Science and inventing are two other passions that I have, and they go hand in hand. I want to completely revolutionize technology. Someday, I plan to start my own company and begin to market my inventions. These will involve renewable energy, advanced motor vehicles, advanced forms of medicine, and maybe even nanotechnology. I envision a world where alternative energy is mainstream, and I want to contribute in making that dream come to fruition. I foresee a society that works in harmony with the natural environment.  If my business becomes prosperous enough, I would like to also fund microloaning, systems that combat poverty. Microloaning is an ingenious creation that utilizes the power people have when they come together, however poor they may be, and their ability to generate astonishing ideas for making money. A relatively small amount is lent to the group and it can go far. In India, they have made some incredible accomplishments with microloaning. I strongly encourage reading the book Influencer, for it describes this subject more fully and it provides powerful methods of affecting positive change, on a large and small scale.

Last year, I participated in a program called the Summer Business Institute, which gave me some ground and some good experience. The program itself is meant to educate young people on the basics of the “real world,” including personal finance and social skills. It also provides participants with an internship, usually in an area of interest. I, myself, worked in the waste water management business. I mostly did office work, but on occasion I got to see the sewers and the work involved in maintaining their efficiency. I remember a saying that the field workers said whenever we had to enter the vicinity of sewage: “It’s the smell of money!” I highly recommend internships to anyone looking to climb the ladder, especially if you’re still in school. Some of them pay you, and they give you valuable work experience which may pertain to one’s chosen career path. You can also network with the people you work with and forge some helpful connections.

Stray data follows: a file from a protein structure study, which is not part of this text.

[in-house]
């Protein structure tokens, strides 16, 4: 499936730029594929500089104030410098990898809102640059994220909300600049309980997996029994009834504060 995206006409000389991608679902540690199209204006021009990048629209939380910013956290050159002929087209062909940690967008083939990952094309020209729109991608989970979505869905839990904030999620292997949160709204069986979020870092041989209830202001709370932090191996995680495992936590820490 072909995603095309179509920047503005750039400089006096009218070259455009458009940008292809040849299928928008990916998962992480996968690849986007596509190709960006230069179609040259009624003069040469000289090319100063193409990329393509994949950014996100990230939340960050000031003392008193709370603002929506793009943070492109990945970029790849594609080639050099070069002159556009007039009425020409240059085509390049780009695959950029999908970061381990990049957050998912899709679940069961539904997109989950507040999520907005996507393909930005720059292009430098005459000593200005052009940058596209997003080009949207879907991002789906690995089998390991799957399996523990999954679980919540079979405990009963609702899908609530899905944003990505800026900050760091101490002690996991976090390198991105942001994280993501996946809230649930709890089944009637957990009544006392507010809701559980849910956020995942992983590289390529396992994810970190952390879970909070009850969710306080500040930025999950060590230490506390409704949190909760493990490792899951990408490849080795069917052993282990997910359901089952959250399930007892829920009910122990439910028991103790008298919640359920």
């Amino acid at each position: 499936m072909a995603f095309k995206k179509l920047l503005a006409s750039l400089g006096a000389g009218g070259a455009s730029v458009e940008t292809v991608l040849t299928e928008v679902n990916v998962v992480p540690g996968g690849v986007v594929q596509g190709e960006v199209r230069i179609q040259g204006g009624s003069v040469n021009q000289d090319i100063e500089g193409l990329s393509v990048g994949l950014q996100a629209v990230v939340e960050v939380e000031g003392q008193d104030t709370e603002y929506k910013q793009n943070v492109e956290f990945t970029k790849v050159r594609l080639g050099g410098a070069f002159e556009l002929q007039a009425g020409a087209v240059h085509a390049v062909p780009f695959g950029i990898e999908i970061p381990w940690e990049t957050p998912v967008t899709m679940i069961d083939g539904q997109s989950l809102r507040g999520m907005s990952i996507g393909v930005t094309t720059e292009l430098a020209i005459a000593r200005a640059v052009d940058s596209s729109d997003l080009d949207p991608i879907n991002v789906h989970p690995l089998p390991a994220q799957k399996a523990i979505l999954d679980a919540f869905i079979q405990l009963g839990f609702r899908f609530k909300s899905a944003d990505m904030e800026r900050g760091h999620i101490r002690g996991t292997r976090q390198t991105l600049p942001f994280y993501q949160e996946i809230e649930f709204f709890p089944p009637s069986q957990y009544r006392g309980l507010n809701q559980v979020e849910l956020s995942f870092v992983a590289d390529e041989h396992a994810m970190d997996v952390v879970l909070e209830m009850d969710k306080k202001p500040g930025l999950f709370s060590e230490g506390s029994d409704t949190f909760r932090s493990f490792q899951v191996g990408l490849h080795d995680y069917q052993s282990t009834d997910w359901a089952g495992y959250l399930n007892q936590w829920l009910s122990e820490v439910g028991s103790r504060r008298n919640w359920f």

Now, I know that I have rambled on quite a bit about myself, but I would like to tie it all together and reiterate some important points. My greatest goal, the thing that keeps me going and that fuels my motivation, is to ultimately change the world. Yes, I want to combat poverty. Yes, I want to revolutionize technology. Yes, I want to show that a brighter world can exist. Yet it all boils down to the fact that humans seem to be a reluctant species when it comes to change.